I would have missed it, had I not seen a tweet from Boriswatch: “next time Boris tries to pretend [London Assembly Member] Jenny Jones is just being silly about rates of cycling KSIs, that paper suggests TfL believe her.” This is a reference to claims that Jenny Jones made last year that the risk of injury & death whilst cycling in London had gone up under Mayor Boris Johnson's tenure. These claims were disputed by the Mayor at the time.

I would recommend that every London MP is sent a copy, or is emailed link to the report. There isn't a lot in it that is new in terms of numbers collated or trends identified, but the report is an excellent primer for anyone that isn't familiar with the topic. I don't want to reproduce too much here, as the report is relatively short, and can be read in a few minutes, unlike more technical reports.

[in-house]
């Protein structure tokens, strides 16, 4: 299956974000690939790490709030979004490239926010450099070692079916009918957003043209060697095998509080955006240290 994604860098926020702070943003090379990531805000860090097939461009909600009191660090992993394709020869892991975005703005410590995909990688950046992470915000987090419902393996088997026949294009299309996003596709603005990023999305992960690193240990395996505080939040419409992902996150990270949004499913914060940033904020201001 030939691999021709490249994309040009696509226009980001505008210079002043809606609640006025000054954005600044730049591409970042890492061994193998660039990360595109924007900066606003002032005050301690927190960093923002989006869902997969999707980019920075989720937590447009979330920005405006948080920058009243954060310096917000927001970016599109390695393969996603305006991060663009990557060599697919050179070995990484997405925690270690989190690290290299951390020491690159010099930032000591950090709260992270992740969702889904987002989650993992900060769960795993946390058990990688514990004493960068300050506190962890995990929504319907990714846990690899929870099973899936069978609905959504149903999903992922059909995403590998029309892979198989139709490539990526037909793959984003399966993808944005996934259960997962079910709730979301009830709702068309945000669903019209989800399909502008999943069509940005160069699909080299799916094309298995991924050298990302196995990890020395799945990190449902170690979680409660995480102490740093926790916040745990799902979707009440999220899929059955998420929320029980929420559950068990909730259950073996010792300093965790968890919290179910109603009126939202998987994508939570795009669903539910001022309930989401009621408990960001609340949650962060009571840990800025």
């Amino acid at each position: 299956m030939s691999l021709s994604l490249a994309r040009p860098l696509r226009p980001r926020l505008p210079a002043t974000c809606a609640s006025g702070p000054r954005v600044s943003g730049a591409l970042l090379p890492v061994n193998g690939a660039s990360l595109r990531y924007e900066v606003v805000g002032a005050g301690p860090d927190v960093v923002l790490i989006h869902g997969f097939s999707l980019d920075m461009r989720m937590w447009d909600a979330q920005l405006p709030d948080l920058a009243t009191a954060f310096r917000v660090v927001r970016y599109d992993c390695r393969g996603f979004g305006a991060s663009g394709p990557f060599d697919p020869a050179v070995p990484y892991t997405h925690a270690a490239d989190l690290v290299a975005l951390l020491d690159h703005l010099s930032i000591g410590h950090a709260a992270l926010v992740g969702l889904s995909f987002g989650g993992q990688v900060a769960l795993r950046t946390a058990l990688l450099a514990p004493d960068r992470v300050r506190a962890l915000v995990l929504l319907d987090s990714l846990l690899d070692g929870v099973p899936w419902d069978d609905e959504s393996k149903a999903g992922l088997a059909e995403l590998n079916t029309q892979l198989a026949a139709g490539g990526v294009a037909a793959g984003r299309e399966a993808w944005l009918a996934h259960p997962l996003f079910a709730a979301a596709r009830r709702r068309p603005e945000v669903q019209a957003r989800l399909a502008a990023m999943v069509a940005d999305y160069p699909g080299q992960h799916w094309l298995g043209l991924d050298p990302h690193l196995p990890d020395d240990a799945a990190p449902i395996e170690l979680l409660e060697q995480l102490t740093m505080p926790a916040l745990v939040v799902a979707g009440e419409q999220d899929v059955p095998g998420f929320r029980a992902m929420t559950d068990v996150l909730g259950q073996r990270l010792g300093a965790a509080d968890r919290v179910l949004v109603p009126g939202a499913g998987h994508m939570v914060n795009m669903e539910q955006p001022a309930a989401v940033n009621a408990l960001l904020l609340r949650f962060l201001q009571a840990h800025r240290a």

I tweeted a couple of the salient statistics, HGV making up 6% of traffic during the morning peak, and 5% during the rest of the day, yet were involved in 53% of cycle fatalities between 2008 & 2012. These numbers won't surprise anyone who has even a passing acquaintance with the statistics on cycling fatalities in London. HGVs were identified as the number one danger to London's cyclists nearly 20 years ago, in a British Medical Journal report that I have been linking to for at least 8 years.

Also not new is the identification in the report of lorries working for builders, mainly skip or tipper lorries, being more likely than other lorries to kill cyclists. 7 out of 9 fatalities in 2011, where the collision was between a large goods vehicle and a cyclist, involved a construction lorry. In 2004 the HGV working group set up by the Mayor of London's office identified construction lorries as over-represented in cyclist fatalities.

What is new is language like this:

This research identified a systemic failing in road safety cultures within the construction sector, a lack of ownership of road risk throughout the supply chain and an imbalance between work place safety and road safety.